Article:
Stafford removed former tennis head coaches Greg Munoz and David Macpherson, former athletic director Patrick Nero and former assistant athletic director Nicole Early from the case in September 2019 after the judge dismissed several charges against those defendants. The judge allowed the case to continue with GW as the sole defendant.

The University denied claims that officials mistreated Stafford based on “the color of his skin” in a 2019 filing, which stated officials treated him “fairly and lawfully.” University spokesperson Tim Pierce declined to comment on Stafford’s appeal.

The appeal’s docket includes thousands of pages of depositions, documents, emails, texts and social media posts revealing a pervasive culture of racism, harassment, bullying and discrimination among members of the men’s tennis team during Stafford’s time as a player from 2014 to 2017.

Most documents were obtained during the lawsuit’s litigation and made public over the course of the last several years since the original filing. Some vital depositions from key figures in these incidents – including staff members who responded to claims of discrimination and former tennis players who allegedly faced discrimination – remain sealed, making them unavailable for public viewing.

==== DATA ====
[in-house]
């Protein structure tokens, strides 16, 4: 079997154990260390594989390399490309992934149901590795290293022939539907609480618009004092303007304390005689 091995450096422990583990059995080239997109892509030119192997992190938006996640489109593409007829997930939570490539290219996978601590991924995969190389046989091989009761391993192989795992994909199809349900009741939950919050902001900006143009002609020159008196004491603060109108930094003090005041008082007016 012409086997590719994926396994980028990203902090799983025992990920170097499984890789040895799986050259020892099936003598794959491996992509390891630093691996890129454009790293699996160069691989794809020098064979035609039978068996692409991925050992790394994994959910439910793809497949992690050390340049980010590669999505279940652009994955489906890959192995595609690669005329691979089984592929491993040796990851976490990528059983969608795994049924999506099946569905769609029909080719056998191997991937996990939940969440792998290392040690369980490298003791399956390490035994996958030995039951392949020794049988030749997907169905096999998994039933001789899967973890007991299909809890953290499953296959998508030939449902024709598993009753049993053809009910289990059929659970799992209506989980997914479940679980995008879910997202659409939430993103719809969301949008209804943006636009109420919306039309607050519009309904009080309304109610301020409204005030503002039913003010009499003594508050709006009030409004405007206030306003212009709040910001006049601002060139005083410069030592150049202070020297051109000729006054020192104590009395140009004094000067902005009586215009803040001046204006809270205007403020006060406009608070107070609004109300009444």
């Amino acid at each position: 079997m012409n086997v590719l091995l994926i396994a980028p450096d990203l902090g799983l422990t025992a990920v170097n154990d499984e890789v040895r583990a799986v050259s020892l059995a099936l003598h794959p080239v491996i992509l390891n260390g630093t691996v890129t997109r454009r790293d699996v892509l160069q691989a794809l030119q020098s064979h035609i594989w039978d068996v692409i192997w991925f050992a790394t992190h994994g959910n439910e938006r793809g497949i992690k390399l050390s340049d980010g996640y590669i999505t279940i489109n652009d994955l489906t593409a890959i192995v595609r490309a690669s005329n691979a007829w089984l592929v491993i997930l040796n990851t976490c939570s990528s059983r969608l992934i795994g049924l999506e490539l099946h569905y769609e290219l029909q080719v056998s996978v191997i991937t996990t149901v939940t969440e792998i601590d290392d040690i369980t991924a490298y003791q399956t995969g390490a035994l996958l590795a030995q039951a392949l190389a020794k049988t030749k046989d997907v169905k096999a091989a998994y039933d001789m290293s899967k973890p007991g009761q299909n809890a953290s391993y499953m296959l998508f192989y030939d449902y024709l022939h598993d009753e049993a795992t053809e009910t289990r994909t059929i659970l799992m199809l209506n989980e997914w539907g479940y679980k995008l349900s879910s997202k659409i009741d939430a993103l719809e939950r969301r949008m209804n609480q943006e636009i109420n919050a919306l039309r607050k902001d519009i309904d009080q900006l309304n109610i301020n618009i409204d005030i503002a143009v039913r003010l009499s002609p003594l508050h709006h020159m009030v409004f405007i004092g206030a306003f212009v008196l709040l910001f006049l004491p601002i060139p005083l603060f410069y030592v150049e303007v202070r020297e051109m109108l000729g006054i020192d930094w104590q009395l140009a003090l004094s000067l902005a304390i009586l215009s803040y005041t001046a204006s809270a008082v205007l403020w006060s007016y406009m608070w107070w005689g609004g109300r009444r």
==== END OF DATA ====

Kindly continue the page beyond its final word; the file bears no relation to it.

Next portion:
The appeal claims former head coach Greg Munoz “chastised” Stafford and minimized his concerns when Stafford told Chris Reynolds, who was then serving as co-captain of the team, that Reynolds couldn’t use the n-word. The appeal also claims Munoz threatened to kick Stafford off the team during his freshman year if he filed a formal complaint about the team’s environment.

The complaint states Munoz temporarily suspended Stafford from the team in January 2015 for “anger control,” “profanity issues” and problems related to team morale after Stafford confronted Reynolds who had allegedly called Stafford the n-word, according to the appeal.